Dubai is a city in the United Arab Emirates (UAE), located within the Emirate sharing the same name. It is one of the seven Emirates which make up the region (Abu Dhabi, Sharjah, Ajiman, Um Al Qaiwan, Ras Al Khaimah, Fujairah)
Dubai is the main commercial hub we operate within due to multiple companies centralising their media activity there. We do have work across the MENA region notably Qatar, Saudi Arabia and, the capital of the UAE, Abu Dhabi.
Attracting people from all over the World, all year round, it continues to lure digital specialists across digital media channels (PPC, SEO, Display, Ad Operations) to its bustling media environment. We have been fortunate to help many people make the move hassle free and to help clients attract the best talent to their growing companies. Whilst we are London based, frequently travel to the region means we are up to date on all local advancements and changes.
All clients organise and pay for the administration cost of a working visa in Dubai. The minimal cost to you is to post and pay for documents to be legalised (around £50)
You will need to find the original copy of your degree (not GNVQ certificate), if you don’t have a degree then a different visa needs to be applied for (this does not impact on the role you’ve been hired to do) although in some cases an Account Manager may need to be called an Executive for legal reasons. If you obtained your degree from outside the UK then it needs to be attested in that country by a legal institution.
Attested Degree Process
A local UK solicitor needs to “attest” (sign the document to prove it is genuine) after which this document can then be sent to Foreign Office so the remaining attestation process can be finalised under UK Law
Once the UK attestation has finalised, you then need a final stamp approval from the UAE embassy in Knightsbridge, London
Dubai is an exciting and vibrant place to work especially within digital media. Whilst the local market is still relatively small, it is growing rapidly and is the main hot spot for digital activity across the MENA regions. The digital industry is slightly less advanced compared with the UK but it is catching up which means any candidate looking to moving there will be challenged in terms of client management, budget responsibility. Paid search, programmatic and paid social are all growing channels.
Dubai Expo 20:20, encouraged by Dubai’s progressive ruler, Sheik Mohamed Bin Rashid Al Maktoum, is almost upon the Emirati community and is regarded as Dubai’s opportunity to present itself on the World stage as a major commercial destination.
With a total population of 2.8 million (including visitors), Dubai is a more sparsely populated compared with London. It measures 35 km in length and whilst construction has increased year on year offering multiple apartments, restaurants and shopping centres, the growth inland means that the it still feels very un-cluttered.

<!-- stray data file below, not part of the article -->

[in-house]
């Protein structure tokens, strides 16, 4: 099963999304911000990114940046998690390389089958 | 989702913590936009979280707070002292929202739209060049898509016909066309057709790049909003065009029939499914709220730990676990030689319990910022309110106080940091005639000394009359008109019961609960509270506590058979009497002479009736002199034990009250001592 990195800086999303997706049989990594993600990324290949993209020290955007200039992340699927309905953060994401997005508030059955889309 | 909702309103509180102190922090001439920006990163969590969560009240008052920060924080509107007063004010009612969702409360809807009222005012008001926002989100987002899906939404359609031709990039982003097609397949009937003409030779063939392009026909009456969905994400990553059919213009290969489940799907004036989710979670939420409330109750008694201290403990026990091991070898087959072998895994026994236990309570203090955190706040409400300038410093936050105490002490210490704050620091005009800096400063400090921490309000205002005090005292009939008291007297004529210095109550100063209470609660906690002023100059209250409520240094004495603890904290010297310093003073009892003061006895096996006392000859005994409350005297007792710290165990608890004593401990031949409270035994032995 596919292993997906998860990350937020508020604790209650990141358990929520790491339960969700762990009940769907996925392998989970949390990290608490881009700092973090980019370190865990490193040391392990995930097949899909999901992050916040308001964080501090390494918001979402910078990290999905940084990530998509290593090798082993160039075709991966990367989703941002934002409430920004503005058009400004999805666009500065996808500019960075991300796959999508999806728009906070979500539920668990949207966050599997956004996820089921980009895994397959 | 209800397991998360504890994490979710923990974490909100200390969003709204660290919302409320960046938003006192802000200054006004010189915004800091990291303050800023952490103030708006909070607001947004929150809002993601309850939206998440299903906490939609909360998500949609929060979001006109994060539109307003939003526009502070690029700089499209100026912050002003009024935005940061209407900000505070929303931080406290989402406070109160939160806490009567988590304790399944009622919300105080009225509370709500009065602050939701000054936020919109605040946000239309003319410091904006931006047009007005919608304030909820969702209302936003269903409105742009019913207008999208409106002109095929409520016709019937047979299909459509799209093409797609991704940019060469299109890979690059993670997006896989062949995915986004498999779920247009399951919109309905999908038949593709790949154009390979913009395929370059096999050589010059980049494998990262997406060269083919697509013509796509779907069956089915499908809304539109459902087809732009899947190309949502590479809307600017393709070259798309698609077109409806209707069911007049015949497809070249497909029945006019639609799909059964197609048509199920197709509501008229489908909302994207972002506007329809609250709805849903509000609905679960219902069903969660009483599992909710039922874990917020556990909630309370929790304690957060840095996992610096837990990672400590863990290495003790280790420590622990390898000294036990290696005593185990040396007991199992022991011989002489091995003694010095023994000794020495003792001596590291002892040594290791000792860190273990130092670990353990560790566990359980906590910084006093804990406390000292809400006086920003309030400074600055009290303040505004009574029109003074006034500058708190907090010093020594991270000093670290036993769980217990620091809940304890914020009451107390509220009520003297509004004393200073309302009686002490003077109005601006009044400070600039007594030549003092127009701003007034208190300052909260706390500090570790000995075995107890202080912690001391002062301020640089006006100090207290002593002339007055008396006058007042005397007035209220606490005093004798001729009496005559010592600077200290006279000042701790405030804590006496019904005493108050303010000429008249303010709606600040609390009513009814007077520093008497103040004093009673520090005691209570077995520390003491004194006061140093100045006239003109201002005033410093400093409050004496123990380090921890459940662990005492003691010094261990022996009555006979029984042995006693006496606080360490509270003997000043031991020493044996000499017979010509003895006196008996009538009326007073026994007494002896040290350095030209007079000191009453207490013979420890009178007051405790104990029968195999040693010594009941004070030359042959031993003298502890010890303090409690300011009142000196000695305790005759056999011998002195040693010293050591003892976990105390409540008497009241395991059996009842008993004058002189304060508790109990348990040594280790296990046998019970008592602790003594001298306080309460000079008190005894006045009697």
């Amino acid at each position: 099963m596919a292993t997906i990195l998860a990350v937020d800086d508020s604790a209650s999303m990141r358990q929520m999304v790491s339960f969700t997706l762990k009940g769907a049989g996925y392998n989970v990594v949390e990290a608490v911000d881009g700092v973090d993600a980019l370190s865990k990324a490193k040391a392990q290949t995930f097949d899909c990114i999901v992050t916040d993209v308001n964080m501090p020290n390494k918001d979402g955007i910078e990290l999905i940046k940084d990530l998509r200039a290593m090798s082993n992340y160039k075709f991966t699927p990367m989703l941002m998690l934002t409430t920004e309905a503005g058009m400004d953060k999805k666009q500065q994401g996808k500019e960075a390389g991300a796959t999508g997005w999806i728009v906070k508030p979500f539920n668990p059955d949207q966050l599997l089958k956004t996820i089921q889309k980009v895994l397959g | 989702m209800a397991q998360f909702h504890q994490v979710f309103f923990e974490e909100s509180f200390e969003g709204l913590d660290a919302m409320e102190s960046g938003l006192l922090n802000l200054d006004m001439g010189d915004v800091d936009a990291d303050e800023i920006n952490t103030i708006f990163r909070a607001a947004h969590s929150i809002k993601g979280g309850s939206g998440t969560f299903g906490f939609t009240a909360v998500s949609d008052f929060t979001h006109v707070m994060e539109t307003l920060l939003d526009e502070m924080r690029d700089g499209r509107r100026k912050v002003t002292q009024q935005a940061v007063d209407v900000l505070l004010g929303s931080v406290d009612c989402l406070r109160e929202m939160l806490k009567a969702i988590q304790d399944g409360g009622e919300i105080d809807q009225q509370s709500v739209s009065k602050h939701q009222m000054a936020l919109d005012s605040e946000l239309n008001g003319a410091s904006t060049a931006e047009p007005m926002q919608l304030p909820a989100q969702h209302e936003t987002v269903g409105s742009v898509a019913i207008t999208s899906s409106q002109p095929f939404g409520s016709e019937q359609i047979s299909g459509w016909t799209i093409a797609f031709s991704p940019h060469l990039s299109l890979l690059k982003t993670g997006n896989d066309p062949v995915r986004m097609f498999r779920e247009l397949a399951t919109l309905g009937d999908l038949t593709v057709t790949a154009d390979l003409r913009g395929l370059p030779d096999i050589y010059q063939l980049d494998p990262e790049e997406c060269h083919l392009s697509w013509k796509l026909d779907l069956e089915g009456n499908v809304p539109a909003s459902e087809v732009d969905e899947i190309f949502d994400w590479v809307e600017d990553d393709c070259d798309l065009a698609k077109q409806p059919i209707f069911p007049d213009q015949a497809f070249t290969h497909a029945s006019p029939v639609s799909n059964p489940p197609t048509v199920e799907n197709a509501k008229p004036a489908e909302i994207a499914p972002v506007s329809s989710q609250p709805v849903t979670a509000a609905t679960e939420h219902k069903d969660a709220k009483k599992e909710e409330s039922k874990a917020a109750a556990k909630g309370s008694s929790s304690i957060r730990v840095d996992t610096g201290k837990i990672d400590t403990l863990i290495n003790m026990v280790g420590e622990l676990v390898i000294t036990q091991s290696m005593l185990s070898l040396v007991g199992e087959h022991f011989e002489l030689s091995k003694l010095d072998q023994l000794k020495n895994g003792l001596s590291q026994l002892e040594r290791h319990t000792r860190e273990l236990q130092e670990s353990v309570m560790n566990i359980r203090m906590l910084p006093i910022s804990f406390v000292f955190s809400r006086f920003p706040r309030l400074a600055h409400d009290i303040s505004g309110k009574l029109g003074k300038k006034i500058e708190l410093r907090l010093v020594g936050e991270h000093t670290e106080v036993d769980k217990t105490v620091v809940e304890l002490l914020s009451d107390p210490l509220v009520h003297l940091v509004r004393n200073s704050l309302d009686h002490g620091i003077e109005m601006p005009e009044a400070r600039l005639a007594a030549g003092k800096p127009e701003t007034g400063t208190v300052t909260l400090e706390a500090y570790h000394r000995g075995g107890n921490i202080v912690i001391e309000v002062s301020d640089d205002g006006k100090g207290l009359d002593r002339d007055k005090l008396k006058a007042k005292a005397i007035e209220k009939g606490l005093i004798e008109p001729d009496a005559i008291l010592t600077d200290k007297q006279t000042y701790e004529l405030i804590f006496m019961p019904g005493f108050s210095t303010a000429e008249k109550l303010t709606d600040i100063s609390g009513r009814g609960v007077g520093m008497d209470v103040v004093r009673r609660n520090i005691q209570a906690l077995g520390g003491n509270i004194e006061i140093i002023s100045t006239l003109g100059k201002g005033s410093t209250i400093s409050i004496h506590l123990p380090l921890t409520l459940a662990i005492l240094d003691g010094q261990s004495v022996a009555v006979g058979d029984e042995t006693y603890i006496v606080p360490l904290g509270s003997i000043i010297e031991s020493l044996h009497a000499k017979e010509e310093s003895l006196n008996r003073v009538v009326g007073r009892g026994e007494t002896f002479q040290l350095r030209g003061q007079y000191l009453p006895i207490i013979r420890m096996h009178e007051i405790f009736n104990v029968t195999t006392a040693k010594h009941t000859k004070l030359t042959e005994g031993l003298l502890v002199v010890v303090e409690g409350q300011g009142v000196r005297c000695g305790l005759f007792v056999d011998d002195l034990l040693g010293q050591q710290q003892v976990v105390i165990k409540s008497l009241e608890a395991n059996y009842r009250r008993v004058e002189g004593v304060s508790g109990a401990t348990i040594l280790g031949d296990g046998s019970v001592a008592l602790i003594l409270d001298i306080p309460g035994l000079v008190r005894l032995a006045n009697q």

Despite the inclement weather we are all used to here in the UK, your reason for moving to Dubai shouldn’t just be for the high temperatures and tax free salary. It gets incredibly hot mid-summer and temperatures can reach 50+ degrees. Whilst your salary is tax free, Dubai is not a cheap place to live if you want to live the high life. Hotels add a daily 10% surcharge on your stay and restaurants also add a tax. In early 2018, a 5% VAT tax is also being introduced although this is a trial and may continue or be halted depending on its success or not.
Whilst new cultural centres are currently being built, Dubai lacks the museum, theatre, art gallery experience enjoyed in London and across Europe. Most residents enjoy visits to the local beaches, multiple golf courses, Uber Shopping Malls are in abundance (Mall of the Emirates and Dubai Mall) and excellent restaurants are aplenty. Many Hotels offer FridayBrunches which are famous and offer local residents and tourists a chance to sample an extensive choice of food and alcohol for a fixed daily fee (approx $100) with the use of the pool.
Most people choose apartments based near the Marina (adjacent to Media City) so commutes to work tend to be shorter. The Dubai Mono Rail connects the east and west side of Dubai and offers a cheaper form of travel across the City. Taxis are always available but a more expensive form of transport.
Multiple religious and public holidays (13 a year, 5 more than the UK) means there are plenty of opportunities to travel outside of the region. In recent years, Dubai International Airport has overtaken Singapore as the World’s busiest airport for international passenger traffic.
Dubai salaries are quoted monthly (similar to APAC) but to assist non-UAE residents we have shown the annual package on this site. Simply divide by 12 to calculate correctly.
UAE companies offer employees a “remuneration package” which comprises salary, rental and mobile allowances (70%, 20%,10% respectively)
All earnings are exempt from income tax as a resident of the UAE.